Myths and Misconceptions

I’m Markus, your Ossicle Doctor of Audiology. I have been practicing clinical Audiology and seeing patients for over 15 years.  During this time I have consistently heard the same reports such as my spouse thinks I have a problem (i.e. it's not me), hearing aids make me look old, hearing aids are big, hearing aids don't work, hearing aids are just plain ugly. Really? I ask myself why improving one's ability to communicate, interact, relate and enjoy the subtleties of the worlds joyful noise to quote Neil Diamond is such a negative! In this article we will address and debunk some of these silly misconceptions because in the end, hearing aids are quite desirable.

Let's begin with denial. It's not my problem, he says. He just mumbles, she says. Bottom line: it is not my problem. And in a way, that's true. In all fairness, my hearing loss can affect a loved one's quality of life. They repeat, are misunderstood, become a social translator they didn't sign up to be. There is a joke that if hearing loss came about early in life, during the first few years of marriage, then the divorce rate would skyrocket. And it's true. Relationships are strained because of one party's medical condition. However, that condition is real, and must be owned, not denied and not ignored. With hearing loss, you can go through the various stages of grief, be angry, blame others, ignore the issue or be in denial, but ultimately you lose the longer you camp there. Proactive, assertive recognition and dealing with it has many be benefits. Any passive-aggressive behavior is destructive in the short term and long term.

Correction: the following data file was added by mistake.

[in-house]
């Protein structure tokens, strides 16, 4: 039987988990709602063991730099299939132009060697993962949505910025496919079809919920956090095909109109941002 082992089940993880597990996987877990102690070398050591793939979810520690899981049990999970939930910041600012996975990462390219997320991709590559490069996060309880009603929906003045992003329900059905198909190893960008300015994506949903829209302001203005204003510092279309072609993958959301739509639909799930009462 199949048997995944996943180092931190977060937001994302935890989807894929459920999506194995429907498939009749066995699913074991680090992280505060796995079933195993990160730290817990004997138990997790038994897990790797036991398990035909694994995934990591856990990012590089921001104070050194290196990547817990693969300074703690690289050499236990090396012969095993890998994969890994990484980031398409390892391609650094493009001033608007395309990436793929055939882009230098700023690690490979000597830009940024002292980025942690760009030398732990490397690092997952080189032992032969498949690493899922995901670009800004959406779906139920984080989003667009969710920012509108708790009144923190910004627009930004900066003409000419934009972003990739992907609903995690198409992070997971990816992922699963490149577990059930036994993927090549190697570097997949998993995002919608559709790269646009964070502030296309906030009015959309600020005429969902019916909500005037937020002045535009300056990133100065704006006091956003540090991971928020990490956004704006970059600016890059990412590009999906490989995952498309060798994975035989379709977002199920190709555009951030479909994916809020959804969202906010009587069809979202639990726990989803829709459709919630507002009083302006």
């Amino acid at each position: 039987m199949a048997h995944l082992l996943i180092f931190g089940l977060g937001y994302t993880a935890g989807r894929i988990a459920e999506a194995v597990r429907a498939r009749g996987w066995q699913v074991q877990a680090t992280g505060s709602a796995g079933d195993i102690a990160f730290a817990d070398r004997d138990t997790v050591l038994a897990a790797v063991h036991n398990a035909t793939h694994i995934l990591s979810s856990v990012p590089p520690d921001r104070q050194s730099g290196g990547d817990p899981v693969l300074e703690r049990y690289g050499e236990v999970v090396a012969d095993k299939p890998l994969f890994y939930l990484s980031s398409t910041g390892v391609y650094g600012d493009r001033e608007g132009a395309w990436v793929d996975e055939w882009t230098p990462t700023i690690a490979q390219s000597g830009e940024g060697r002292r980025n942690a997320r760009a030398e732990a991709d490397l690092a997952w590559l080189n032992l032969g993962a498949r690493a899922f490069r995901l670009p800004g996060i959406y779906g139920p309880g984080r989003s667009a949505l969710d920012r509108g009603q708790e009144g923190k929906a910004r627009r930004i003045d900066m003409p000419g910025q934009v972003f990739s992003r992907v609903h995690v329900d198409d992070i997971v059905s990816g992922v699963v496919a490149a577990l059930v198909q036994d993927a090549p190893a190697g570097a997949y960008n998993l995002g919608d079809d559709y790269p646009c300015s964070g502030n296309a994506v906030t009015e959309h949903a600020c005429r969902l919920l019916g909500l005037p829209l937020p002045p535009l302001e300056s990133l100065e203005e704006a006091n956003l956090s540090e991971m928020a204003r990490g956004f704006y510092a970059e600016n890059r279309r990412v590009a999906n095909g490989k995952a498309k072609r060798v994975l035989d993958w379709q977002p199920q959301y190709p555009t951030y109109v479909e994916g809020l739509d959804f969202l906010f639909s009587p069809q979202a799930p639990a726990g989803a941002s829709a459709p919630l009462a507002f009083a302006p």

So if it is your problem, you can deal with it. Whereas with a healthy perspective and good attitude, you will likely win over those around you to help make everyday challenging listening environments easier to hear and function within. Once you take ownership and responsibility for the condition, they are usually very willing to help out with things like communication strategies: speaking slower not necessarily louder, reducing background noise when talking, getting your attention before speaking to you and maintaining eye contact. These strategies make it easier to communicate with or without hearing aids but if you are in denial, their willingness to make things easier for you will not entice them to play nice.